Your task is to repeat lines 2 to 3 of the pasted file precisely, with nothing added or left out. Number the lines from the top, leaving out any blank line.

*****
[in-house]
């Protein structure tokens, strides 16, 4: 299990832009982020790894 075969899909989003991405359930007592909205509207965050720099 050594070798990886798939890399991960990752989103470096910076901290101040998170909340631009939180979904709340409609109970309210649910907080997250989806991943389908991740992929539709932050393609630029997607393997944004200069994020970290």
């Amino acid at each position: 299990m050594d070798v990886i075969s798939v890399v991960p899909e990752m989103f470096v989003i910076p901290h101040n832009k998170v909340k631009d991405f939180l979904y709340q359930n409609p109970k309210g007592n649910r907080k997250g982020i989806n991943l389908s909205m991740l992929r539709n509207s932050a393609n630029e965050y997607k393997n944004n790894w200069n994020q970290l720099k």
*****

């Protein structure tokens, strides 16, 4: 299990832009982020790894 075969899909989003991405359930007592909205509207965050720099 050594070798990886798939890399991960990752989103470096910076901290101040998170909340631009939180979904709340409609109970309210649910907080997250989806991943389908991740992929539709932050393609630029997607393997944004200069994020970290």
């Amino acid at each position: 299990m050594d070798v990886i075969s798939v890399v991960p899909e990752m989103f470096v989003i910076p901290h101040n832009k998170v909340k631009d991405f939180l979904y709340q359930n409609p109970k309210g007592n649910r907080k997250g982020i989806n991943l389908s909205m991740l992929r539709n509207s932050a393609n630029e965050y997607k393997n944004n790894w200069n994020q970290l720099k």